Stridency and overstatement have been hallmarks of the debate leading up to yesterday's announcement of planned cuts to ACC entitlements.
The Government, keen to impose cost controls, has sought to portray the compensation scheme as being on the point of collapse.
Its opponents say any change would be a prelude to privatisation. Yet all this exaggeration could not disguise the fact that ACC needed to be reined in.
A certain laxity has pervaded its activities over the past few years, triggered perhaps by both the previous Government's approach and a desire to keep its name off the front page.
This has resulted in a ballooning of costs and, now, as a consequence, the need for fairly strong medicine.
Several questionable notions are behind the Government's doom-laden prognosis of ACC's future costs. Little heed is paid to the fact that the corporation's investment returns are bound to improve over the next few years.
Nor is account taken of the beneficial impact of inevitably increasing interest rates on the net present value of ACC liabilities.
There is also no acknowledgment of the benefit of pushing back the date when ACC passes from being a pay-as-you-go scheme to a fully funded one from 2014 to 2019, even though this move was confirmed yesterday.
Notwithstanding all this, change is required. Over the past few years, a number of worrying trends have caused the ACC's liability to blow out.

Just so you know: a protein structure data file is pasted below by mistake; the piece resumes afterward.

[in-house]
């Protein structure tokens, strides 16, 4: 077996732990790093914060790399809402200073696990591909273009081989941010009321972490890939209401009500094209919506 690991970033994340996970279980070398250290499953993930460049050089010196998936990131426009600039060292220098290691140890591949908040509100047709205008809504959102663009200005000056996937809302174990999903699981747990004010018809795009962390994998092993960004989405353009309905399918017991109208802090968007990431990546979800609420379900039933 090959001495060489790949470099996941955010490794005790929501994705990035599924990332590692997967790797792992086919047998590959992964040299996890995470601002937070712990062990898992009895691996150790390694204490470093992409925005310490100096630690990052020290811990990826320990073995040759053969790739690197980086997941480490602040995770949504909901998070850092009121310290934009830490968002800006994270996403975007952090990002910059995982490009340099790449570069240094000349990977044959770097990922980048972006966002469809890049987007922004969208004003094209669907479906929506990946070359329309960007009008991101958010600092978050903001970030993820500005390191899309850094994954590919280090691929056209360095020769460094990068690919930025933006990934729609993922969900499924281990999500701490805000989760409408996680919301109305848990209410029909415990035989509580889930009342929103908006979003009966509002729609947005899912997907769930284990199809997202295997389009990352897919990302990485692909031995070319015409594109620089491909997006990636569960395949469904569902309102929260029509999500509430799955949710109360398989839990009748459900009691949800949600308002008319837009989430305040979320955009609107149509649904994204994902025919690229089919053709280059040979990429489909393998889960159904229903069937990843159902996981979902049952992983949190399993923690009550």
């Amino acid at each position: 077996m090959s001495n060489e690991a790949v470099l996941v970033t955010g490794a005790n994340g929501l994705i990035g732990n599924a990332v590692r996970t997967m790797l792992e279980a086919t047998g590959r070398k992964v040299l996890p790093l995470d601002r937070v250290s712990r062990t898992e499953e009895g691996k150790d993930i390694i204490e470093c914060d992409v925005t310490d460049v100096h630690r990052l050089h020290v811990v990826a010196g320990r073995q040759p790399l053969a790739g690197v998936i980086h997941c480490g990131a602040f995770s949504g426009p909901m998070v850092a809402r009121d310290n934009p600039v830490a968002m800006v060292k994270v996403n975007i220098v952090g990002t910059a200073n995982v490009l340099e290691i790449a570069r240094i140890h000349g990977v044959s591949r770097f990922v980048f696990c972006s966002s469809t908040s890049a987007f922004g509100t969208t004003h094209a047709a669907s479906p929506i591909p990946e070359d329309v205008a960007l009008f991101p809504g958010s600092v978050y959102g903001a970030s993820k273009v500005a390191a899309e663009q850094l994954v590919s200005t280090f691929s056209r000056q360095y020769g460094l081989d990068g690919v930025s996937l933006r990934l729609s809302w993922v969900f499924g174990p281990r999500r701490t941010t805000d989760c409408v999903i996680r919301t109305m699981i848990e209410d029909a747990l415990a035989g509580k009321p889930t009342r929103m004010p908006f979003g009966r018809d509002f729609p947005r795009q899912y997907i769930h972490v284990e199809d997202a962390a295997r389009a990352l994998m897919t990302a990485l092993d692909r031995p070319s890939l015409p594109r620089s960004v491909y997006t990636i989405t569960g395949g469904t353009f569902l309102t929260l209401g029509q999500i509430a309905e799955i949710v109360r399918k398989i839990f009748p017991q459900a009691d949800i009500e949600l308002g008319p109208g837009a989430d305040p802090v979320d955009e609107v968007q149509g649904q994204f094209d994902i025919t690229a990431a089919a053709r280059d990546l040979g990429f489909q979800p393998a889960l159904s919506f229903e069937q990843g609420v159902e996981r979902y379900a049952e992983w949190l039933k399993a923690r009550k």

Wider entitlements, partly the result of court rulings and partly prompted by the Clark Government's wish to expand the coverage and increase the take-up rate, has resulted in the number of claims rising by 4 per cent a year, much faster than the population growth of 1 per cent.
Added to this has been a gradual increase in the average time on ACC and rising medical costs. This prompted the corporation's alarming set of proposed levy increases, which the Government, understandably, saw as politically untenable.
Much of the focus of the alternative - reducing those increases by tightening and limiting entitlements - has been on the extended cover initiated in recent years.
Already announced was an end to free physiotherapy visits, which were introduced in 2004. A $10 to $20 cost for each visit should control what had become a disproportionately large claim on the scheme.
Similarly, the Government is reversing 2008 income-compensation extensions covering casual and part-time workers. Also scheduled to go are entitlements to the families of people who commit suicide. This has always appeared a strange aspect of a scheme designed to cover accidents.
The Government will also find little resistance to its decision to further restrict entitlements for criminals. Income compensation and lump-sum payouts will be barred to those who injure themselves in a crime that results in a prison sentence of at least two years.
ACC's principle of "no-fault" coverage will be maintained by the corporation paying for the treatment of such people, but there will no longer be the spectacle of considerable sums being given to someone injured, for example, in a P-lab explosion.
In halving the ACC's proposed levy rises, the Government has addressed a few further oddities. Large motorcycles will attract a far bigger licensing levy, which reflects their likelihood of involvement in an accident and removes the subsidisation of their ACC bills by car owners.
Also welcome is consideration of no-claims bonuses, experience rates and lower levies for those with safer vehicles. The amount paid should, as far as possible, echo the chance of an ACC claim.
If so, safer roads are the logical outcome. And a change there would be as welcome as stricter control of ACC costs.